If it had exploded, the 8,500 cubic feet of natural gas that leaked into the former Kroger grocery store on South Illinois Avenue on Tuesday could have had a devastating impact on the shopping center and blown out windows in nearby businesses, possibly even across the street, a city official said Wednesday.
“Had it exploded, we would have been on national news,” Oak Ridge Fire Department Chief Darryl Kerley said. “It could have been devastating for all the businesses in that complex.”
Authorities suspect that the gas slowly flowed into the 30,000-square-foot grocery store starting Tuesday morning through an uncapped gas line that was once connected to an oven.
By the time emergency workers responded to a report of a gas leak on Tuesday afternoon, Kerley said, “the store was almost completely filled with a dangerous concentration of natural gas.”
But at that point, the gas mixture was actually too rich to burn, Kerley said. Still, firefighters and utility workers had to be cautious as they worked to remove the natural gas because they moved through the flammable range as they reduced the concentration.
“You have to be real careful that you don’t have an ignition source when you start ventilating a structure like that,” Kerley said.
The gas leak was reported at about 3:45 p.m. Tuesday. After smelling gas and doing some detective work to determine the source, workers at Mr. K’s Used Books and CDs reported the leak to the Oak Ridge Utility District, which immediately alerted the Oak Ridge police and fire departments. Nearby stores were quickly evacuated, and the shopping center’s parking lot was temporarily closed.
Kerley said the leak appeared to be the result of a series of events, and not the fault of one person. At some point, he said, someone apparently turned off the gas meter at the back of the former Kroger store, possibly to remove ovens inside. The meter was left off, and after a few months without any gas use, ORUD stopped by to put a seal over the meter to show that they had been there and the meter was off.
But then at about 9:30 a.m. Tuesday, someone turned on the meter, apparently to turn on the heat in preparation for cold weather. However, that person didn’t realize that gas-powered equipment had been disconnected, and gas slowly flowed into the building through the uncapped gas line, Kerley said.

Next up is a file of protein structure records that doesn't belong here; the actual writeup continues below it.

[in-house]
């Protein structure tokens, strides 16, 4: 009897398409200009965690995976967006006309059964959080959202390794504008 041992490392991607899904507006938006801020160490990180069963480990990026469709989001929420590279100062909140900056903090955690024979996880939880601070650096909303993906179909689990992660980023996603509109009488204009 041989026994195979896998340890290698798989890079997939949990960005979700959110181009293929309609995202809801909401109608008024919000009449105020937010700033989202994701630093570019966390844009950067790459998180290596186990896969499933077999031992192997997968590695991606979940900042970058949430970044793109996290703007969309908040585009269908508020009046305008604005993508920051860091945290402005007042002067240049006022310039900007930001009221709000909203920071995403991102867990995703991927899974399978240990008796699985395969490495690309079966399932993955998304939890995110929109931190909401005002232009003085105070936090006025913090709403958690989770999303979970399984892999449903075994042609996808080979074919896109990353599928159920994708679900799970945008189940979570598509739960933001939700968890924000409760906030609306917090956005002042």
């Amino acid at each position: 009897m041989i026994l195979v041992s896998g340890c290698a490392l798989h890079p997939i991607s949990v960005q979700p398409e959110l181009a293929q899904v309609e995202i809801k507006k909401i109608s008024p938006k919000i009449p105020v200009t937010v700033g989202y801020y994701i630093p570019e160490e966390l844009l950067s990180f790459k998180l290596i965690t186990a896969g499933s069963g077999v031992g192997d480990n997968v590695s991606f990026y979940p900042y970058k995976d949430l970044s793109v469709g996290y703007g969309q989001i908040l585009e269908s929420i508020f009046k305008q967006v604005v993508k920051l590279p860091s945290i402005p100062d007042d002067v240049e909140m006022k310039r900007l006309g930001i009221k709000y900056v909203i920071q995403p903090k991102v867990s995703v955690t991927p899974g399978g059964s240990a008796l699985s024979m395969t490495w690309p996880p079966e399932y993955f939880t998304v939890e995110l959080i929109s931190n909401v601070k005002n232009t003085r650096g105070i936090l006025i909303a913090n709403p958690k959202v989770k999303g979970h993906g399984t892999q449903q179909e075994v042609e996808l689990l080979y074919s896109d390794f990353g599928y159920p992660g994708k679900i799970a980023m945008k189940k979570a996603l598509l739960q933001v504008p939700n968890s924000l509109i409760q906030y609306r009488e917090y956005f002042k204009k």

Firefighters worked with ORUD, the Oak Ridge Electric Department, and Kroger representatives to contain the gas leak on Tuesday afternoon, eliminate ignition sources, and ventilate the building. Kerley said they had to ensure that the power was turned off at Kroger and surrounding businesses, and grills—potential ignition sources—were turned off in nearby restaurants, including China Wok and Nixon’s Deli.
Eventually, firefighters used a ladder truck to climb onto Kroger’s roof to open vents. They used high-powered fans at the front of the store to push in fresh air and push out the gas, which is lighter than air and will rise.
Kerley said firefighters and ORUD did not go into the store but used meters stuck through the entryways to measure gas levels.
But they had to put their own safety in jeopardy to get close enough to the building to make sure it was safe, Kerley said. A thermostat or a little spark could have ignited the gas, he said.
“You can’t fix it unless you get close enough to it,” Kerley said. “The good thing, it was too rich when (they) got there.”
He said he was very proud of his team. There was no fire, and there were no injuries.
The fire chief urged anyone who smells natural gas or propane to call 911.
Emergency workers remained at the former grocery store until about 8:30 p.m. Tuesday, when store owners and evacuated staff were called back to their businesses.
Kerley praised Mr. K’s employees for probably saving the shopping center from damage. He said ORFD Battalion Commander Todd Derrick did a fantastic job of getting the situation under control immediately. And he gave credit to the help from ORUD, the Oak Ridge Electric Department, and Kroger.
“Everybody did exactly what they were supposed to do,” Kerley said.
Note: Asked to put the 8,500 cubic feet of natural gas into context, Kerley said a December 2009 natural gas explosion in West Knox County that leveled a house, killed one person, and flung debris and two residents, among other things, occurred in a 3,500-square-foot home.